Nomination outcome may be known as early as Super Tuesday (when the primaries are held in several states all at once) which this year is scheduled for March 1. By late summer, Democrat and Republican party conventions will officially nominate their candidates, and the election will be held on November 8. Thus the presidential race is already on and it will only intensify.
Hillary Clinton must address two problems. First, she has to convince her fellow Democrats during the next 2-3 months that she is capable to beat the GOP nominee. Secondly, she has to deprive her GOP opponents of their main arguments in the second phase of the race.
As stated above, foreign policy is the main target of criticism. Clinton is inextricably linked to it, being the former SecState, and can’t shift responsibility for it onto someone else. Her only chance is to present positive results in the upcoming weeks and months. It means that Barack Obama has to demonstrate foreign policy successes in the final year in office.
Which is what he is trying to do. Not since today or yesterday, but already starting in the summer and fall of 2015. That’s when the US position on Iran softened. The US agreed to accept the previously rejected Russian proposals on monitoring the Iranian nuclear program in return for lifting of UN sanctions. As a result sanctions were lifted and Washington immediately introduced new ones. Everyone’s happy.
Russia and other countries desiring to increase trade with Iran are no longer bound by international sanctions (Washington’s decision, unlike UN’s, extends only to the US). Iran has access to its assets in foreign banks totaling over $50 billion, and the prospect of returning to the hydrocarbons market. Sanctions are preserved as far as interested US firms are concerned, however.
Syria and Ukraine
The next phase was the US dropping its initial demand for Bashar Assad to step down as a condition for resolving the Syria crisis, which was unacceptable both to Moscow and Damascus. Negotiations have begun though are moving at snail’s pace.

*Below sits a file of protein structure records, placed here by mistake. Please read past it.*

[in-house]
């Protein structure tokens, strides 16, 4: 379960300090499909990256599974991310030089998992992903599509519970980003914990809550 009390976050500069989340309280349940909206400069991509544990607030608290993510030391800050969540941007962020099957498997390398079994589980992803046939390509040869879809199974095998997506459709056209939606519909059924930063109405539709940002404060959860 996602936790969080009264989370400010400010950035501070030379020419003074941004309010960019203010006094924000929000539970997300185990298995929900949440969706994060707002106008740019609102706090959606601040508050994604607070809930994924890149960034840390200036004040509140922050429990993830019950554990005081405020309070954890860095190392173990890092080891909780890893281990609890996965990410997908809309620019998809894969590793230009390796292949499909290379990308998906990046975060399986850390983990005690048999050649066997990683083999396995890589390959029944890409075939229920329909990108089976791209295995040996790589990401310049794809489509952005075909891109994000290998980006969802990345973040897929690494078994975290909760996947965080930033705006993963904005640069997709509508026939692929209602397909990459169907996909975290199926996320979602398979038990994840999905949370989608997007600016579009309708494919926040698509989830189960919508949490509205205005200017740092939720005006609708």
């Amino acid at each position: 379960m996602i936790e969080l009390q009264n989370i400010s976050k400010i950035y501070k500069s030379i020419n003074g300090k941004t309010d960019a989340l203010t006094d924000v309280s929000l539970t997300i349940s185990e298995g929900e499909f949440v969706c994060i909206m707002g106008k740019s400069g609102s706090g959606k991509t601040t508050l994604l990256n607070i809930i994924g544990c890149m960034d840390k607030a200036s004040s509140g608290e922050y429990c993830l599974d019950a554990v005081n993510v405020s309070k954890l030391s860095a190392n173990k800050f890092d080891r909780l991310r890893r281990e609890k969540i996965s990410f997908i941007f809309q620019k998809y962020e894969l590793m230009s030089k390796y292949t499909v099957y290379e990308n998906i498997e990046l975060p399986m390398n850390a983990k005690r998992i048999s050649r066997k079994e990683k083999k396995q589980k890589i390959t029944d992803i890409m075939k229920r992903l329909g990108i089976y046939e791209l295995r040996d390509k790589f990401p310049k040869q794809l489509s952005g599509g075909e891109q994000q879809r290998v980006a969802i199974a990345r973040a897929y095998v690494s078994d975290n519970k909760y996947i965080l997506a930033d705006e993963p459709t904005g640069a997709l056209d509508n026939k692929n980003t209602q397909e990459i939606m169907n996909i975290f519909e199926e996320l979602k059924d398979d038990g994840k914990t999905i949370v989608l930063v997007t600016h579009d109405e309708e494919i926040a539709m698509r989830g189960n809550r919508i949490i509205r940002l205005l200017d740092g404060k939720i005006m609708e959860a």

Washington now has freedom of maneuver. On the one hand, it could at any moment reach a compromise with Russia and declare some form of a “general national consensus” in Syria, while at the same time collaring its overeager Turkish and Saudi allies. On the other hand, since the civil war and foreign-supported Islamic State intervention cannot easily be stopped, the new administration will have the ability, provided the circumstances are favorable, to retrieve lost positoins.
The US also officially supported Russian, French, and German positions on Minsk 2 and demanded Poroshenko promptly get busy on amending the constitution in order to federalize Ukraine. Considering the time required for such changes to be made, the process could last until the fall, during which the terms of the compromise would be constantly debated with Moscow.
Should the Kiev regime survive that long, one can then attempt to freeze further Minsk agreeement implementation. If it collapses, then the responsibility will be shifted to the European partners who initiated the Normandy format and coauthored the Minsk format with Russia.
For the internal US consumer, the intensive negotiations with Russia over Ukraine and Syria can be presented as a victory for the US, consisting of forcing Moscow to engage in direct dialogue. Such reports have already begun appearing in not only Western but even Russian media.
In general, Obama’s last year will be characterized by US diplomacy’s efforts at formal constructiveness in negotiations, while accepting minimal obligations. This is why it is important to use the internal political situation in the US which is critical for the Democrats to extract the maximum number of concessions and to formally codify each agreement reached, up to and including UN Security Council resolutions, as was done with Minsk agreements.
Now that Washington has been forced to resort to negotiations, one must minimize its ability to abandon them. Because as soon as the outcome of the presidential race is clear, the urge to abandon the will quickly appear.